November 1, 2007

Low Rates of Flu Vaccination Underscore Need for Vigilance

Influenza vaccination rates among certain key groups are low, according to three new reports published in the Centers for Disease Control and Prevention’s (CDC) Morbidity and Mortality Weekly Report (MMWR).

During the 2005-2006 flu season, only 31.9 percent of children age 6-23 months received at least one dose of flu vaccine and only 20.6 percent were fully vaccinated, according to CDC. A more recent report using 2006-2007 data from six sentinel sites shows that less than 30 percent of children in this age group and less than 20 percent of children age 24-59 months were fully vaccinated. The CDC’s Advisory Committee on Immunization Practices (ACIP) first recommended influenza vaccination for children age 6-23 months in 2004.

click to enlargeA third report, which tracked coverage by state, showed a decline in vaccination rates for adults. Among adults age 18-49 with high-risk conditions, the flu vaccine coverage rate nationwide was 30.5 percent in 2005-2006—a drop of 5 percentage points since 2003-2004. The report noted declines of 4 or more percentage points among all other adults as well. (See figure.)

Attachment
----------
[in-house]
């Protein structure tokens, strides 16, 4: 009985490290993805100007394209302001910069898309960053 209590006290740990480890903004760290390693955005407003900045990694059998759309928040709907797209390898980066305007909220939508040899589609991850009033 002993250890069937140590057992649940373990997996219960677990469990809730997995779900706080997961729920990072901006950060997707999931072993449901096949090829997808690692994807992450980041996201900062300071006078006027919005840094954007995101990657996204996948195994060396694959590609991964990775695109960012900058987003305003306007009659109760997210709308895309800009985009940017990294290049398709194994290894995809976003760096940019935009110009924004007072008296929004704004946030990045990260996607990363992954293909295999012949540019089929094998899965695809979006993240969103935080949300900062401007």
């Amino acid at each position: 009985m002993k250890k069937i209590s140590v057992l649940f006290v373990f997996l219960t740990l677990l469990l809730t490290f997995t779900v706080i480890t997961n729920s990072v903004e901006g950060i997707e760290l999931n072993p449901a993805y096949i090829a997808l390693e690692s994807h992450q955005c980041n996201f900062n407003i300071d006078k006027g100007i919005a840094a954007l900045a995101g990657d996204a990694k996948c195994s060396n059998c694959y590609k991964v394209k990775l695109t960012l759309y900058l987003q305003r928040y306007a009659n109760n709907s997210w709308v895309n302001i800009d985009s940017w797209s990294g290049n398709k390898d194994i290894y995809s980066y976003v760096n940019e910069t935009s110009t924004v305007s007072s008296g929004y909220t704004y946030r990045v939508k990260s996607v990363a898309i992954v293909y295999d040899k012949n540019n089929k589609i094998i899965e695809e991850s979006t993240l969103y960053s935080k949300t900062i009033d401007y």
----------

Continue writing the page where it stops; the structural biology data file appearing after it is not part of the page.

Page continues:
The reports underscore the need to increase awareness among health care providers and the public regarding the flu vaccine and the value of vaccinating throughout the flu season.  Other public health implications include the need to monitor vaccine coverage rates, ensure stable supplies of vaccine, and strengthen financing for adult vaccines.

ACIP recommends annual influenza vaccination for children age 6-59 months. Two doses should be given, at least 4 weeks apart, to fully vaccinate children in this age group who are receiving influenza vaccination for the first time.

For adults, ACIP recommends annual influenza vaccination for persons age 18-49 years with high-risk conditions and all adults who want to reduce the risk for becoming ill with influenza or of transmitting flu to others. CDC’s Healthy People 2010 objectives include increasing vaccination levels to 90 percent for adults age 65 and older.


Influenza Vaccination Coverage Among Children Aged 6-23 Months—United States, 2005-06 Influenza Season, MMWR, September 21, 2007 / 56(37);959-963.

Influenza Vaccination Coverage Among Children Aged 6-59 Months—Six Immunization Information System Sentinel Sites, United States, 2006-07 Influenza Season, MMWR, September 21, 2007 / 56(37);963-965.

State-Specific Influenza Vaccination Coverage Among Adults Aged >18 Years—United States, 2003-04 and 2005-06 Influenza Seasons, MMWR, September 21, 2007 / 56(37);953-959.

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